I wasn't able to capture the phenomenon myself, but have included this photo from this site, Solar prominence, which shows it clearly - the plumes appeared in a different location from our viewing spot.

Credit: Andy Kastrup, ProTronics Technologies, Inc.

It was an incredible experience to have witnessed - I'm definitely cosmically mindblown.

Highly recommended!

Wednesday, April 17, 2024

Collage of Darkness

To view the total solar eclipse, we had the opportunity of staying with our friend Christa, whom we had not seen since the pandemic, which is way too long. Her home was right in the path of the 2024 totality, so we could comfortably watch the eclipse from her deck, and have the luxury of a hot shower as well! Other things in our favor were minimal cloud cover, and no crowds to jostle with - en route to our destination, we had seen vendors setting up stalls to sell eclipse t-shirts and other paraphernalia along the highway - way to help cause traffic jams!

But for us, the stars were (literally) aligned for a perfect end to our recent "suffering."

It was strange to observe the light dimming slowly as the eclipse began - the light being emitted seemed strangely flat; just a weird light. It wasn't very noticeable or dark initially, just a strange light emanating as if a storm was approaching ominously, or that a mildly orangey-yellow filter was being used. As totality approached, semi-darkness seem to RUSH in. It felt eerie and unnerving to have darkness upon us so early in the day, and to have it materialize rapidly, only to have it reversed 3 minutes later. It got suddenly cold, too (dropping in the region of 10°F). The return to light after totality seemed less unusual in color, and it was quickly bright again.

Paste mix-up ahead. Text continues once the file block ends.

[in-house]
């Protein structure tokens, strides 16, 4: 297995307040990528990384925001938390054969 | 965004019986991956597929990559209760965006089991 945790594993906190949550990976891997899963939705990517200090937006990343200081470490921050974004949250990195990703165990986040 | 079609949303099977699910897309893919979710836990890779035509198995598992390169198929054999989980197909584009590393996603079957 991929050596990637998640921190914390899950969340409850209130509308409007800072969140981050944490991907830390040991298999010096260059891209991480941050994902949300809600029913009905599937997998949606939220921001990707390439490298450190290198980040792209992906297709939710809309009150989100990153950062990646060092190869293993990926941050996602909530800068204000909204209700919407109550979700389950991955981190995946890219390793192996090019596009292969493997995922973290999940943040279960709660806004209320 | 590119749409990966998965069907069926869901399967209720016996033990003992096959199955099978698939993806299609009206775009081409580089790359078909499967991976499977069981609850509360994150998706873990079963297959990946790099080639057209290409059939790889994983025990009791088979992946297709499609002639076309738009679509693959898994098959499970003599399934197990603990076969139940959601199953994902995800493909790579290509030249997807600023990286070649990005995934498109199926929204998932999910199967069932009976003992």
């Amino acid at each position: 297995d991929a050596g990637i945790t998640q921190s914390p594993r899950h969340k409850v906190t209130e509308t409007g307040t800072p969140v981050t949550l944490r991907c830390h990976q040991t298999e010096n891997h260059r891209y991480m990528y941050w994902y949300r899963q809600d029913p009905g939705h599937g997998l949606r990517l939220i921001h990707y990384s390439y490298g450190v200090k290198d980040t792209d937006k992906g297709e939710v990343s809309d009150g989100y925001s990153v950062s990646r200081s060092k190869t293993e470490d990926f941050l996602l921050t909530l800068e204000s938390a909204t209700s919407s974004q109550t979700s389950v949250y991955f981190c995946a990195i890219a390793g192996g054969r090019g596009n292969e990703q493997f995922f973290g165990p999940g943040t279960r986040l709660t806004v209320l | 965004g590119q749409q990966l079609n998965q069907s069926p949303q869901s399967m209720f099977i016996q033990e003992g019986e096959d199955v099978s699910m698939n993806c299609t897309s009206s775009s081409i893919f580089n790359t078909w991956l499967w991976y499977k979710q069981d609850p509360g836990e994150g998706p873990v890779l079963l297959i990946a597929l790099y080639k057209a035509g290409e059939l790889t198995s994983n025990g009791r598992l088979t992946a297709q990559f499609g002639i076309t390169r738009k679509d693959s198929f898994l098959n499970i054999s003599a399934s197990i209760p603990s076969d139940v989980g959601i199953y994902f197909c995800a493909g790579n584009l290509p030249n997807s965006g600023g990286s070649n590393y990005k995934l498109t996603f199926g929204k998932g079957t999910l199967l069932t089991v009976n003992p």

A series of stills, taken a minute apart, approaching and including the total eclipse's effect on the landscape.

It was so incredibly weird to experience a "sunset" effect in a 360 swathe all around us, not just the west, to which we are used. It definitely messes with your mind - as it did with other creatures: just before totality, crows stopped cawing and everything went silent. And then an owl called, as if it were dusk hunting time. Bats came out and flew around during the few minutes of darkness, and then clambered, confused, back up into their dark roosts when it got light again. I'm not the only one who was mind-blown 😀

Here are the same pictures taken over 5 minutes, presented individually. The differences in light intensity, even within each minute changed rapidly - so incredibly amazing a spectacle to have watched. Definitely mind-blowing! 

3:25 PM
3:26 PM
3:27 PM
3:28 PM
3:29 PM

Yet more tomorrow!